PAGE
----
Crash for cash scandals have hit the headlines in the UK and, while the trend has reached Eastern Europe, Sam Barrett reports that counter fraud strategies are not yet able to beat the problem.
Motor insurance fraud is big news in the UK, with the latest crackdown on crash-for-cash scams resulting in a number of high profile prosecutions already this year. But, while the UK has spent many years developing a proactive approach to tackling motor insurance fraud, the battle to beat the fraudster remains in its infancy in the Balkan Peninsula.
"The UK has a mature model for tackling motor insurance fraud," says Glen Marr, director of the Insurance Fraud Bureau. "We're not done yet but we are doing a lot in terms of data sharing and working together as an industry. Insurers across Continental Europe are looking at what can be achieved but the conversations I've had would suggest some of them are now in a similar position to that of the UK 10 to 15 years ago."
Growth in fraud
Certainly motor insurance fraud is a significant problem in the Balkan Peninsula. Research by Generali PPF Holdings shows there has been general growth in insurance fraud since 2009 when the financial crisis took hold, with motor fraud the area witnessing the highest proportion of problems.
It found that the most common types of motor fraud include simulation of car accidents; fictitious invoices for repairs; and claims for higher indemnity. Further, while claims for expensive brands such as Mercedes, BMW and Audi are higher and, therefore, more visible, fraud is also commonplace across cheaper brands. For example, in Bulgaria, it identified an increasing number of cases where vehicles worth less than €3000 are reported stolen, but were either exported or given new number plates.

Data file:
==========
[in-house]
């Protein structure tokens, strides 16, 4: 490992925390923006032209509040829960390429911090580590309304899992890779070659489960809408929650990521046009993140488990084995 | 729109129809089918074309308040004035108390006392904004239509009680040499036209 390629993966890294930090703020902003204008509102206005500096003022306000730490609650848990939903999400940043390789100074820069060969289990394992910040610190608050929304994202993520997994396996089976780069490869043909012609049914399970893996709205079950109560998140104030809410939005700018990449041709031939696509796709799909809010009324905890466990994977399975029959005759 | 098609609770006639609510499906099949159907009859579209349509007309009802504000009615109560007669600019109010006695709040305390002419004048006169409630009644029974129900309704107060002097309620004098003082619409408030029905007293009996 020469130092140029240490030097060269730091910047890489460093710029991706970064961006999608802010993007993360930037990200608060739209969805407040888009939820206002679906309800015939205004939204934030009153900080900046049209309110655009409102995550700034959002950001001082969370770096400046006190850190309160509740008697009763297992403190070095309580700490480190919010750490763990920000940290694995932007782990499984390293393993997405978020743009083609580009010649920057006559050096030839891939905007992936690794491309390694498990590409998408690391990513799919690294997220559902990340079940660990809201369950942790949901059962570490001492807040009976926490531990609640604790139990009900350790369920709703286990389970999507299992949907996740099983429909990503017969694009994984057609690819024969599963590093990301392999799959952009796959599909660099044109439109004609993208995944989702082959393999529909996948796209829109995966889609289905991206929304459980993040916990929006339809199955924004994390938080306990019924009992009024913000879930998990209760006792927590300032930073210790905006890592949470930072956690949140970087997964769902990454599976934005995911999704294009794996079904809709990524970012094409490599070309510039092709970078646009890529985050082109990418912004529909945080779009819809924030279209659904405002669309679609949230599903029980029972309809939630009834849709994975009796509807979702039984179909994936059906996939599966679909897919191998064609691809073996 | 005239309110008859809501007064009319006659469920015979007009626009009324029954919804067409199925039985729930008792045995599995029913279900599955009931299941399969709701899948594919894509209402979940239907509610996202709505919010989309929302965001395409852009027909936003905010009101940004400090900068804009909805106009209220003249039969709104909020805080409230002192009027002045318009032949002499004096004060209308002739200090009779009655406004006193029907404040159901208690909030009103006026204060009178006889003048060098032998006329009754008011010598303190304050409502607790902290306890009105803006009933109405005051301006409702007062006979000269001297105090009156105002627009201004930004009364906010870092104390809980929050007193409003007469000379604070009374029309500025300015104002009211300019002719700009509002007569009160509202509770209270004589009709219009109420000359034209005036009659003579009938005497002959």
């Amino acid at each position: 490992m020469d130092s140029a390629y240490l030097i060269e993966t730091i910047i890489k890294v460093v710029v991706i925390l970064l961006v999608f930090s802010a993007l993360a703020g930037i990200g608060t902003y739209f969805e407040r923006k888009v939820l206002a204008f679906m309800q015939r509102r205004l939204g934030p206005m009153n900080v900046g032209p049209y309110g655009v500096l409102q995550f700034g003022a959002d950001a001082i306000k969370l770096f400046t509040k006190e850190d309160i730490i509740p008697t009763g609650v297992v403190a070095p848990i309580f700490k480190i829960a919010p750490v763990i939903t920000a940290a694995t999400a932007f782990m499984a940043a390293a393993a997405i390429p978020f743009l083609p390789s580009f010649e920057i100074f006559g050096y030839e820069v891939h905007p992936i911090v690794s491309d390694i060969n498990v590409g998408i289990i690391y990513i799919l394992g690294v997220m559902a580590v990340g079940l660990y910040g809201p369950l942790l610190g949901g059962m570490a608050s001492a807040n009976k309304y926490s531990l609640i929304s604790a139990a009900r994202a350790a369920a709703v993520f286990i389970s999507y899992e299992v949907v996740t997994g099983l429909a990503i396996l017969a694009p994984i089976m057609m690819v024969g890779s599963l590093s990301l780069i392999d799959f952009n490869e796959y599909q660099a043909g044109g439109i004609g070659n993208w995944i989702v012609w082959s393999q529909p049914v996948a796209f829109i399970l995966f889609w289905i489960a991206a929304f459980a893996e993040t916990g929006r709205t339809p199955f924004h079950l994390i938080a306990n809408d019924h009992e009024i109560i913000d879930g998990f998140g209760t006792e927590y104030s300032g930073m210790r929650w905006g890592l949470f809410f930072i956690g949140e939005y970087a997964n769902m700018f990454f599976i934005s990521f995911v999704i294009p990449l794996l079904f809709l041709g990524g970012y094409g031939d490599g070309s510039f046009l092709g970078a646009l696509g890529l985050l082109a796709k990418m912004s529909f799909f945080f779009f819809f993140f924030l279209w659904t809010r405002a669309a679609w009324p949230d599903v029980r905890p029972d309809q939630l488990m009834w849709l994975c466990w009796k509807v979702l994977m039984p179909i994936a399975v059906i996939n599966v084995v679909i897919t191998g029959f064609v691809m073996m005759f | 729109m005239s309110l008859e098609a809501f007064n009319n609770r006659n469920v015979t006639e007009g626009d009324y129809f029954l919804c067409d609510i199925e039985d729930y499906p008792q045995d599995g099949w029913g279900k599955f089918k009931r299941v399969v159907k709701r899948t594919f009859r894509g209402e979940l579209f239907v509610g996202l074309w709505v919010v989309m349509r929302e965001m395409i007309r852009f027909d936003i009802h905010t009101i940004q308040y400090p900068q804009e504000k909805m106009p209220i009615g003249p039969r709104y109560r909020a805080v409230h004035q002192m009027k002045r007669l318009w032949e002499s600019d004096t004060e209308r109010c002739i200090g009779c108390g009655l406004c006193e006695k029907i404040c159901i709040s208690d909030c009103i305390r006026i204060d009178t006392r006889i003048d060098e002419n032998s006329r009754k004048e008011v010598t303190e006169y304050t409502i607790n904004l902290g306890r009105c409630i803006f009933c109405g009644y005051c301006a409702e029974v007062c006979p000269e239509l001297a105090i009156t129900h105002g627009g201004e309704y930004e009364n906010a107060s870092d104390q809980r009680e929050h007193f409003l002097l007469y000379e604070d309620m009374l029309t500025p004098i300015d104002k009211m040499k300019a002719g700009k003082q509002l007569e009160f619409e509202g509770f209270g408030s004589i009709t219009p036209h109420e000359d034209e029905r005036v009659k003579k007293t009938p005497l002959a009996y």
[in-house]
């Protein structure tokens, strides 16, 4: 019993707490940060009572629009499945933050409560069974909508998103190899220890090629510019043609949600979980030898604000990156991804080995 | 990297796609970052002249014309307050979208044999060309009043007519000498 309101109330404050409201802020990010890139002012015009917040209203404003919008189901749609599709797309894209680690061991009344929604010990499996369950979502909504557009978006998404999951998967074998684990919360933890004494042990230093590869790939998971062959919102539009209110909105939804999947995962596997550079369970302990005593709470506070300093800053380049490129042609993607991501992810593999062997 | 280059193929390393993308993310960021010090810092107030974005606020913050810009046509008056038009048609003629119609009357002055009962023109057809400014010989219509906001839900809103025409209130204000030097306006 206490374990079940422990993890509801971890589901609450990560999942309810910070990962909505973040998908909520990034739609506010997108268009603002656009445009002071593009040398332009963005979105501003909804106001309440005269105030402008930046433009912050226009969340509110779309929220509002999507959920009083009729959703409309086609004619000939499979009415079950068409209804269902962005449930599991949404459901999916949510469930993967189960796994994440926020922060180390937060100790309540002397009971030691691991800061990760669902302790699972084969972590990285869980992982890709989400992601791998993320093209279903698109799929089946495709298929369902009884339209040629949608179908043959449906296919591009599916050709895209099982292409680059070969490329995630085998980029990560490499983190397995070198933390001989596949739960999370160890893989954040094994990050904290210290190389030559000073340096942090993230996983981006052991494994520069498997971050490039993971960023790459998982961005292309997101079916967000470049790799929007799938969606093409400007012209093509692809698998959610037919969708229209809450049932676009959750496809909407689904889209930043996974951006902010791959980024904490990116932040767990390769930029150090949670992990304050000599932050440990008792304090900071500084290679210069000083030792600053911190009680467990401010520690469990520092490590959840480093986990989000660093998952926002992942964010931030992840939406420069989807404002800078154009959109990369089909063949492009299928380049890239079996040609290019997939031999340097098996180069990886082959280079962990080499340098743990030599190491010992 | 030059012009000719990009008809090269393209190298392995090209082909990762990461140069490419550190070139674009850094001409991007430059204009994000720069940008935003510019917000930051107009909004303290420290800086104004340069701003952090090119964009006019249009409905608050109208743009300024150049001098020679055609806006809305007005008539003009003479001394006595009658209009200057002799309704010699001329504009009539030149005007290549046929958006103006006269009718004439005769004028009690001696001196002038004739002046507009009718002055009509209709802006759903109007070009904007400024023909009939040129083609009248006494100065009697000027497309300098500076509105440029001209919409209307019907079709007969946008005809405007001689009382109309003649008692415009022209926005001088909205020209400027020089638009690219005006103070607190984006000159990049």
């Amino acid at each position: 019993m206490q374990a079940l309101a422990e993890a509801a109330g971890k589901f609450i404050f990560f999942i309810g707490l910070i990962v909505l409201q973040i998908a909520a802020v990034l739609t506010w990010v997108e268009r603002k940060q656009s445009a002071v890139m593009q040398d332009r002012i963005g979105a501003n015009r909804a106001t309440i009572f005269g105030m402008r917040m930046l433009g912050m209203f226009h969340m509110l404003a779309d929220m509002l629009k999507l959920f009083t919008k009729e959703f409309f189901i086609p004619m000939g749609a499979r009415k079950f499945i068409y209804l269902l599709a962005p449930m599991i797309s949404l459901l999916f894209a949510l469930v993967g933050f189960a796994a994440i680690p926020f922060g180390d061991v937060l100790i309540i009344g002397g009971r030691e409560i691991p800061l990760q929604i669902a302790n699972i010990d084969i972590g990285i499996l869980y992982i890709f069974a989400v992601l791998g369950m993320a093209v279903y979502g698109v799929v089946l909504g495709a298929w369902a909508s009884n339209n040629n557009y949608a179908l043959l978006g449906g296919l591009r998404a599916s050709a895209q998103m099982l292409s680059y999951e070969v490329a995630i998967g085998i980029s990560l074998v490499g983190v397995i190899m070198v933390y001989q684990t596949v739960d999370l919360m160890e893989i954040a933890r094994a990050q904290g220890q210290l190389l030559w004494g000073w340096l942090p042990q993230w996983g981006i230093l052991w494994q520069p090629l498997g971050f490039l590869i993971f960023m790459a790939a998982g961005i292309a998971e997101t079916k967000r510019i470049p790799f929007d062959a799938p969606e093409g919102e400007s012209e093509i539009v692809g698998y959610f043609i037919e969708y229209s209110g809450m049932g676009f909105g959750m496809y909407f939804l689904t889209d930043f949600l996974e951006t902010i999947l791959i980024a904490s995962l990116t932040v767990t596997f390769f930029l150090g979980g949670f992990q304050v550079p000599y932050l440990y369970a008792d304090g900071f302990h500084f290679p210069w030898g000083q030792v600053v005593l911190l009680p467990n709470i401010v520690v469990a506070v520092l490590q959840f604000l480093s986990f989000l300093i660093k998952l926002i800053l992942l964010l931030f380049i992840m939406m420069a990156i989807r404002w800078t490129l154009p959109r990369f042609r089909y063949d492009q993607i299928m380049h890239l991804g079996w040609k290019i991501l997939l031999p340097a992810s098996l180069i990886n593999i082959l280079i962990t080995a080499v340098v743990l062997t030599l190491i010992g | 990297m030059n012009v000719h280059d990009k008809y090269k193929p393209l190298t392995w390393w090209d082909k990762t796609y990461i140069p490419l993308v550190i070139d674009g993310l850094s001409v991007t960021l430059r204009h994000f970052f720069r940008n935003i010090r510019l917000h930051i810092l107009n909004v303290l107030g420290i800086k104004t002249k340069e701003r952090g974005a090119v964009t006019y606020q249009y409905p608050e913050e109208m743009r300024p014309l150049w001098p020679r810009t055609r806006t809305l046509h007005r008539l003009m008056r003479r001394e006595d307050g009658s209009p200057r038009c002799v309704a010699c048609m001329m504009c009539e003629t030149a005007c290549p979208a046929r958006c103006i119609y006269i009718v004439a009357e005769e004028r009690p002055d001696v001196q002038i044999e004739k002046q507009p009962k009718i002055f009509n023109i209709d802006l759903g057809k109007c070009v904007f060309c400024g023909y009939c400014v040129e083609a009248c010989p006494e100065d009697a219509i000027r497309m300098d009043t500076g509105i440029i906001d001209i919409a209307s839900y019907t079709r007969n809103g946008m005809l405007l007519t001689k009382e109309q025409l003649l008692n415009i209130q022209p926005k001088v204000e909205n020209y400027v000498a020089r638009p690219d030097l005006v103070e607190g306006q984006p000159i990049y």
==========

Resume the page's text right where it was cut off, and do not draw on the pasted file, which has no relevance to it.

"Insurers across Continental Europe are looking at what can be achieved but the conversations I've had would suggest some of them are now in a similar position to that of the UK 10 to 15 years ago." Marr
Boris Peršak, head of the department for supervision, control and investigation of insurance procedures at Zavarovalnica Maribor, the second largest insurer in Slovenia, says criminals have been able to take advantage of the regulations around motor registration in the region. "The legislation is very diverse and there are many different entities that can be involved when it comes to registering a vehicle. This makes it easy to buy a damaged car in another part of Europe and then register and insure it for liability," he says. "We are aware of a large group of individuals working together across the region to defraud insurers."
As well as the existence of organised crime rings behind motor insurance fraud, there is also evidence of police collusion with the fraudsters. One of the cases investigated by Generali involved a €500 car that was involved in a collision with a Mercedes in Serbia. The police assisted the criminals by producing an official report full of ambiguities and blurred photographs. Suspicions were raised further when the Mercedes was taken abroad for repairs and a bill for €20 000 submitted.